For my use case (2011 Mustang GT in CAM-C, 285 RE71's), it just flat works. Mine does have a light rattle due to gear lash when costing at low speeds, which seems to be hit-or-miss with the Eaton diff. It is not objectionable to me now that I know what it is...
Do you know if there's a way to remedy the rattle? I have a Torsen T2R in my '11 GT500 that [I'm assuming] rattles when coasting and when going around sweepers. It's driving me nuts to the point that I'm considering putting the stock diff back in! If you, or anybody else, has some suggestions to a remedy, I'M ALL EARS. The rattle gets worse, to a point, as the diff heats up. If it matters, the diff is connected to a Motiv 3.90 ring and pinion. Thanks.
 
Do you know if there's a way to remedy the rattle? I have a Torsen T2R in my '11 GT500 that [I'm assuming] rattles when coasting and when going around sweepers. It's driving me nuts to the point that I'm considering putting the stock diff back in! If you, or anybody else, has some suggestions to a remedy, I'M ALL EARS. The rattle gets worse, to a point, as the diff heats up. If it matters, the diff is connected to a Motiv 3.90 ring and pinion. Thanks.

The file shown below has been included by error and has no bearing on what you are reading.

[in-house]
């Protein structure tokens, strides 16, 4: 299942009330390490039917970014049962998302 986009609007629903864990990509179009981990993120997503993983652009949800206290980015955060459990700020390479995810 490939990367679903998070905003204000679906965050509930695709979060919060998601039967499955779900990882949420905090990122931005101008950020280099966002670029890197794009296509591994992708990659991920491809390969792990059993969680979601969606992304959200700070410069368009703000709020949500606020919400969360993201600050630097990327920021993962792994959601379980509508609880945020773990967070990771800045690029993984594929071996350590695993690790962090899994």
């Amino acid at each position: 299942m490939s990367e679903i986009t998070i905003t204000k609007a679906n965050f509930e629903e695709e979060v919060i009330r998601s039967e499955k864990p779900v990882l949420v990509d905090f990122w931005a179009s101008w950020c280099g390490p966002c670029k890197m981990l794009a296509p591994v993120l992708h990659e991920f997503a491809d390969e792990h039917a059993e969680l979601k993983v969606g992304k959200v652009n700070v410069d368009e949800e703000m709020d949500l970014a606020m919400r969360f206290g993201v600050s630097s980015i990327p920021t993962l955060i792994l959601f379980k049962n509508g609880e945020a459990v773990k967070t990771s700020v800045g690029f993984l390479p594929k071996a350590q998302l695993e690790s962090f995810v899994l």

My diff is an Eaton, which is different, but... I've swapped gear oil type and weight chasing a stronger bias. With mine, the oil swap did not make a noticable impact on torque bias or noise.

In terms of fixing the rattle, I've read that going to a 1-piece driveshaft helped for some folks with the TrueTrac--not sure if that would help you or not.
 
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2
0
Exp. Type
HPDE
Exp. Level
3-5 Years
NC
My diff is an Eaton, which is different, but... I've swapped gear oil type and weight chasing a stronger bias. With mine, the oil swap did not make a noticable impact on torque bias or noise.

In terms of fixing the rattle, I've read that going to a 1-piece driveshaft helped for some folks with the TrueTrac--not sure if that would help you or not.
I already have a one-piece carbon fiber driveshaft.